Shipping within the Great Lakes-Seaway is governed by the world's highest safety and operational standards. The U.S. Coast Guard oversees every aspect of U.S.-flag shipping on self-propelled vessels, including construction, ship maintenance, and qualifications of the crew. Transport Canada plays a similar role for Canadian-flag vessels.
Due to its bi-national nature, the Great Lakes-Seaway is unlike any other waterway system in the world. The safety regime is anchored by a comprehensive structure of regulations that begins with a well-established international framework for the governance of vessel design and operations led by the International Maritime Organization (IMO). Canadian and U.S. agencies monitor and enforce these standards for any vessel entering their territorial waters and adopt or adapt these regulations for their own domestic fleets. While Transport Canada and the USCG are the core safety agencies, there are an additional 18 federal agencies as well as state/provincial and local governments in the two nations involved in various aspects of marine safety.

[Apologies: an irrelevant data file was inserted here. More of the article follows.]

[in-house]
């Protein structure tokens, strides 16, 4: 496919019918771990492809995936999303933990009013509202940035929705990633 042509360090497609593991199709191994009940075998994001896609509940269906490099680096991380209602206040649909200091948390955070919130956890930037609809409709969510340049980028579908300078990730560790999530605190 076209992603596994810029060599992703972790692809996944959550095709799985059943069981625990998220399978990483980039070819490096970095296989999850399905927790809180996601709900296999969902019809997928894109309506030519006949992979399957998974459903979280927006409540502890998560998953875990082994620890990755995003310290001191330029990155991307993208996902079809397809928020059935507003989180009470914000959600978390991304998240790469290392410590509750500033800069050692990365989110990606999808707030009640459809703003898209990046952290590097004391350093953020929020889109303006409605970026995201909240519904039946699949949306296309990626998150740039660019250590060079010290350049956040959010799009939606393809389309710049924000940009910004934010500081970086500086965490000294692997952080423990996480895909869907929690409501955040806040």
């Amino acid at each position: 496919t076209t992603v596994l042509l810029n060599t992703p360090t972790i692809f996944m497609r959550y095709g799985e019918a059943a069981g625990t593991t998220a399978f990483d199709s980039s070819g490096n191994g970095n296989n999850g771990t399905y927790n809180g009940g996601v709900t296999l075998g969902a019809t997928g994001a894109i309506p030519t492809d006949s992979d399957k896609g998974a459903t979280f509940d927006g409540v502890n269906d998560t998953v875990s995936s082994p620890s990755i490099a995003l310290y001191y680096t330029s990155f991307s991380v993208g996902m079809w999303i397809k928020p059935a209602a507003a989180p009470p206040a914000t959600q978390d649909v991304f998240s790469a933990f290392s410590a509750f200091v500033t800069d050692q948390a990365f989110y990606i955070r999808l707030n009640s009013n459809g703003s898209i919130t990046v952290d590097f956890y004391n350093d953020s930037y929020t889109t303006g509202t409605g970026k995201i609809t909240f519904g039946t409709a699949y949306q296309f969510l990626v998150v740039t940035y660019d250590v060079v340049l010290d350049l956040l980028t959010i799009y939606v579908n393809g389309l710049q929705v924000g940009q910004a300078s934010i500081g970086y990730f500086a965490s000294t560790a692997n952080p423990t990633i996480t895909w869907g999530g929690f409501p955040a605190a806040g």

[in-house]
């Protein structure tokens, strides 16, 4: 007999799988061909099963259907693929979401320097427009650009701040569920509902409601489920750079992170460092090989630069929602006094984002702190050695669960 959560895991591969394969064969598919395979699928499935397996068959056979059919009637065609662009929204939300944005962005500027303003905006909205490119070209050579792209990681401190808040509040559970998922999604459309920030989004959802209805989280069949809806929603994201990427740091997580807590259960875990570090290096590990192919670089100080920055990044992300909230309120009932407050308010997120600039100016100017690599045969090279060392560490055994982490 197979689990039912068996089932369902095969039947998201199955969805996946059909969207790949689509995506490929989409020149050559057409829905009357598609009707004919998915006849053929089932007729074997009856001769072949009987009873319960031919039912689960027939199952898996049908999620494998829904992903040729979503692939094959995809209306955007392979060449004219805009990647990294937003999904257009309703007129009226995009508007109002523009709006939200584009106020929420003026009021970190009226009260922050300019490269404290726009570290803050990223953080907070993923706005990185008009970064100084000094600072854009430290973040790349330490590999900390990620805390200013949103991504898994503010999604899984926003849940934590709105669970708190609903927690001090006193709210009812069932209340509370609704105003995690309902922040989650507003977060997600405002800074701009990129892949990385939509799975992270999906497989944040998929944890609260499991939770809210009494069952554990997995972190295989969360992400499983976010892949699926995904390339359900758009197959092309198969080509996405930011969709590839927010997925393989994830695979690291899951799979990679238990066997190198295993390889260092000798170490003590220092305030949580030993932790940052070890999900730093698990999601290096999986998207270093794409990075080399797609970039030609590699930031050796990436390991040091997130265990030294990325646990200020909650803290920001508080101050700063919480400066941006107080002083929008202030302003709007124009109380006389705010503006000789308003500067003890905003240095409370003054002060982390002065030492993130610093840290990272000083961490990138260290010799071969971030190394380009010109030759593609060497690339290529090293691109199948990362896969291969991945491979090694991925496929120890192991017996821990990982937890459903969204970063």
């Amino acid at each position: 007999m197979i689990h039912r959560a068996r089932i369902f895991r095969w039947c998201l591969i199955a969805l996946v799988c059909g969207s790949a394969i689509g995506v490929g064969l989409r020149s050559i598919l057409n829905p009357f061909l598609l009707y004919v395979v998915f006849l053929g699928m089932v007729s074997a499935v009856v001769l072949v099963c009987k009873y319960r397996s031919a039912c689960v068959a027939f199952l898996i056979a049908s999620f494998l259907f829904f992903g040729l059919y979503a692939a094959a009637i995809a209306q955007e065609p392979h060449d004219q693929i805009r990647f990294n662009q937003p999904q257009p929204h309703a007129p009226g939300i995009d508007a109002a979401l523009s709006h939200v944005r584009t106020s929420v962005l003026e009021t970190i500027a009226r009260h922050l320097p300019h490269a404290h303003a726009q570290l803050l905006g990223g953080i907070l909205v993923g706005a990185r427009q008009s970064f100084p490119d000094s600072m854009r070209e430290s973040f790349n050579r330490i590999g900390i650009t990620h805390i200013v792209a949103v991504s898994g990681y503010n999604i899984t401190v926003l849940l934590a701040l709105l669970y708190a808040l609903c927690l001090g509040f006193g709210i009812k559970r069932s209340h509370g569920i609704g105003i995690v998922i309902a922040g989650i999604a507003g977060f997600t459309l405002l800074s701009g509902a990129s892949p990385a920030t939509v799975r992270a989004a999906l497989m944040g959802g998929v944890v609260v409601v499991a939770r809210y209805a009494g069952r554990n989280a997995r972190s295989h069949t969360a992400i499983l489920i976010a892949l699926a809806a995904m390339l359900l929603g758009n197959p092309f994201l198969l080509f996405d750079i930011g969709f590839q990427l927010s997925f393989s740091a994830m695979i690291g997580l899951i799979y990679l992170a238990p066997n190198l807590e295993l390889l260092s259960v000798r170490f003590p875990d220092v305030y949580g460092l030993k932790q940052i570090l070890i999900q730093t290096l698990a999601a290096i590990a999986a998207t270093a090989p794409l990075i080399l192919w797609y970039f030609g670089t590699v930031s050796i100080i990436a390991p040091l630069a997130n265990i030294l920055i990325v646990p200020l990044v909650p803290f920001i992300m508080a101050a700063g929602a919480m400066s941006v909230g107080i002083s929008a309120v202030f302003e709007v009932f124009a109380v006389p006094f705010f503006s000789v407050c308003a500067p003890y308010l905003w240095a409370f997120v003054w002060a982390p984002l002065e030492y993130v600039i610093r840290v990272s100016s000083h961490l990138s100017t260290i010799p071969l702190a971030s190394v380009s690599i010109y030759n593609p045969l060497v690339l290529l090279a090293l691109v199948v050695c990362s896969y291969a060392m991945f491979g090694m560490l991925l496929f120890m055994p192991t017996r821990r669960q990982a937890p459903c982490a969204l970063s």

Throughout its lifespan, a Great Lakes ship is subject to rigorous inspections and certification oversight — in the original design and construction stage, through mandatory annual inspections, and through the “out of water” dry-docking inspections undertaken on a five-year basis for domestic vessels and twice in every five-year period for international vessels. Regular inspection of vessels is performed by Transport Canada or the USCG or delegated to an approved classification society. These classification societies are subject to audit and verification by government authorities to ensure compliance with all standards.